A Legacy Of A Journalist

Phillips Shares His Story And Experience Working At “20/20”

Martin Phillips, associate professor in Lynn’s College of Communication and Design since 2010, opens up on his upbringing, his start as a journalist and working for “20/20.”

Phillips grew up in a family where there was significant interest in politics and communications    heightened by growing up as a white family during the South African period called Apartheid.

His family was some of the white individuals fighting for the rights of black, African families.

“We were always a very political and societal  family,  a  family  that  looks  at society to find out what was wrong with  it,”  said  Phillips.  “If  you  think about  it,  looking  into  society  and finding out what is wrong with it, is what journalists do.”

From  a  professional  standpoint, Phillips started his career at CBS News as a researcher after graduating from Columbia University. The job consisted of   looking   into   any   assignment allocated  to  him  by  the  network.  His beginning as a journalist coincided with the exit of the Nixon administration, which  left  the  country  experiencing real trauma – resulting in a lot of stories that needed reporting.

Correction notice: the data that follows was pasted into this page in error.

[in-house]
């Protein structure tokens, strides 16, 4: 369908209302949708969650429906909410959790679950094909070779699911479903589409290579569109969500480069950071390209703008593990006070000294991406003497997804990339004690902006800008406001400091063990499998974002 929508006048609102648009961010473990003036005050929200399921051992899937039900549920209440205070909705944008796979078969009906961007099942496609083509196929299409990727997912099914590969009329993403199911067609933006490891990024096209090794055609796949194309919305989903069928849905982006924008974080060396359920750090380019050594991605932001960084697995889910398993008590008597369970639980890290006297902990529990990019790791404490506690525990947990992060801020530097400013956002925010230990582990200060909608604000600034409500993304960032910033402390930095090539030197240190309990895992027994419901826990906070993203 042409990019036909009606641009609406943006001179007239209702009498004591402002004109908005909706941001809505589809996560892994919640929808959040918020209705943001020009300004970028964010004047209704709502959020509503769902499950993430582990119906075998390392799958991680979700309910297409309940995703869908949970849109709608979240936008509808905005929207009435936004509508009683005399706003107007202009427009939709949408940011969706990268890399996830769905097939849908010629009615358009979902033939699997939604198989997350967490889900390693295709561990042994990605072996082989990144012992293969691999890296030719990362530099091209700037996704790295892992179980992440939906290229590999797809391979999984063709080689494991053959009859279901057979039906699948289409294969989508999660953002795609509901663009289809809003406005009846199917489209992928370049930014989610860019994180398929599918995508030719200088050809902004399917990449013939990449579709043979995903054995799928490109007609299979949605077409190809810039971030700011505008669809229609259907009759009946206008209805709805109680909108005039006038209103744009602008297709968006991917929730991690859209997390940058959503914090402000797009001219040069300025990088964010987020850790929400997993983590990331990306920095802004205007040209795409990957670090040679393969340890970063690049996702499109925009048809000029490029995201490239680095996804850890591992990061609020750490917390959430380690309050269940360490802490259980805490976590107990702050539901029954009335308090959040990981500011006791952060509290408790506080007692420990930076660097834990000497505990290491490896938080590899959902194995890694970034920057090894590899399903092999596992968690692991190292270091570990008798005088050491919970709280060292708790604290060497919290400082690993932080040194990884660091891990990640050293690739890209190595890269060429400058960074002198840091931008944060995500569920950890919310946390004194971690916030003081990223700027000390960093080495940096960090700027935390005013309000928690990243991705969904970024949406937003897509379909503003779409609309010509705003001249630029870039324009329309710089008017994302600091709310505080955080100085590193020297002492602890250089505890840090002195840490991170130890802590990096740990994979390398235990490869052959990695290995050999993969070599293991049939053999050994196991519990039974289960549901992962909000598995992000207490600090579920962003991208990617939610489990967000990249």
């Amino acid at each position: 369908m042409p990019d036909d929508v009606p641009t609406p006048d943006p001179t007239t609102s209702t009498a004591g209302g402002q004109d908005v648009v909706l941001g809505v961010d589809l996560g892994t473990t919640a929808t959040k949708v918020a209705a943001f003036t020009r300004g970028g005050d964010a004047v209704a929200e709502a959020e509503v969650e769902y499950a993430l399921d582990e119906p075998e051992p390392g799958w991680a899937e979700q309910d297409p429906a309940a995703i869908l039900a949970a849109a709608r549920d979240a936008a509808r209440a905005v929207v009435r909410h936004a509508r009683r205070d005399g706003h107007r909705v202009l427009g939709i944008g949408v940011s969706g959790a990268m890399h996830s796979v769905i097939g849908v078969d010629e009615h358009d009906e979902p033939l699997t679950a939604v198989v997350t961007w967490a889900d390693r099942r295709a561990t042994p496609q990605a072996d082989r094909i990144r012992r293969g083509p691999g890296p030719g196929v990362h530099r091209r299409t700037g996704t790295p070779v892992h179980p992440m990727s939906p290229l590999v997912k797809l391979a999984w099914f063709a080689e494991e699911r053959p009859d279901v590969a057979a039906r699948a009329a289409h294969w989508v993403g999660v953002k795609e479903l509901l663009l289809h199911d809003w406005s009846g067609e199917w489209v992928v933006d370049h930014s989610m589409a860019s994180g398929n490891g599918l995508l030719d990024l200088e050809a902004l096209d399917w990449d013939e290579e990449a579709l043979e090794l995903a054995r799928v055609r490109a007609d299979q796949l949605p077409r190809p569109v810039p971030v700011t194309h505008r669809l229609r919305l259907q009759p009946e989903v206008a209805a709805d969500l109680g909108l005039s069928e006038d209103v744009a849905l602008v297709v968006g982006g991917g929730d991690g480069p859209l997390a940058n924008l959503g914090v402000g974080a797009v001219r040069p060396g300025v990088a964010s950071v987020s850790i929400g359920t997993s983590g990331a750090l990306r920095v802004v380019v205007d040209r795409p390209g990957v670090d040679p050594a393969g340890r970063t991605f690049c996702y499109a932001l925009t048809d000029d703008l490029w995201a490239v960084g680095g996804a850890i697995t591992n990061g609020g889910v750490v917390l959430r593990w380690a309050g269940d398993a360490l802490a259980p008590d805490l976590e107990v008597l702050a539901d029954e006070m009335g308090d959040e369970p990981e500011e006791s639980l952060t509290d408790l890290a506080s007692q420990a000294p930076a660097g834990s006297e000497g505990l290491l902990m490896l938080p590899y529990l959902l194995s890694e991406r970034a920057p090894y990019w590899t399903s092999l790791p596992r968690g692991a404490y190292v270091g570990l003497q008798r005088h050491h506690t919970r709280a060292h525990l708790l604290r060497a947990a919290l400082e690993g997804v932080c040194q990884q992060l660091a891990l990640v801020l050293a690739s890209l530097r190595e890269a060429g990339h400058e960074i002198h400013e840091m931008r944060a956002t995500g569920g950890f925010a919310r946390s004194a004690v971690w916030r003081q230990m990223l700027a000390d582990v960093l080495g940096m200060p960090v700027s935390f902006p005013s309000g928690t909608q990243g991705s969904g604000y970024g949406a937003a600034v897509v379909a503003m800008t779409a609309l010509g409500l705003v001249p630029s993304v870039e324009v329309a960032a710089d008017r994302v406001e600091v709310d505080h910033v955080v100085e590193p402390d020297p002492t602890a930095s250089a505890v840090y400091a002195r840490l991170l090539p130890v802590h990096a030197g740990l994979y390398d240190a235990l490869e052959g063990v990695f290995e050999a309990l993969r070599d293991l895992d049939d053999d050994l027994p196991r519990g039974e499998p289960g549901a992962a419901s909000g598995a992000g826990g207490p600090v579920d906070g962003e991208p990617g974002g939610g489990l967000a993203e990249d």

In  his  ten  years  working  at  CBS News, he made his way up the ranks from  a  researcher  to  an  associate producer  to  a  senior  producer  at  “60 Minutes.”  He  later  left  to  continue  his work at NBC, having the opportunity to be of more influence and experience new  challenges. In 1990, he went on to work at ABC Network’s “20/20” as an investigative producer.

“I worked with people like Barbara Walters, Hugh Downs, John Stossel, with  the  initial  group who  started  at ‘20/20,’” said Phillips. 

Under ABC, Phillips started working with Peter Jennings, the lead anchor at the time for ABC News. He worked with Jennings on specials and became the executive producer for  TV specials  and  a  senior  producer at “20/20.” 

Phillips  remembers  most of the stories he has covered, especially one that helped reunite a family. Phillips and his team investigated a mother who was separated from her child because authorities said she has Munchausen syndrome by proxy. After Phillips and his team published several stories on the matter, the mother and daughter were reunited. 

After  an extensive career in the field,  Phillips  decided  to  go  to the  classroom  and  teach  the  next generation of journalists. 

“My advice to young journalists is to understand that you have to know how  to  research  in order to find a story,” said Philips.

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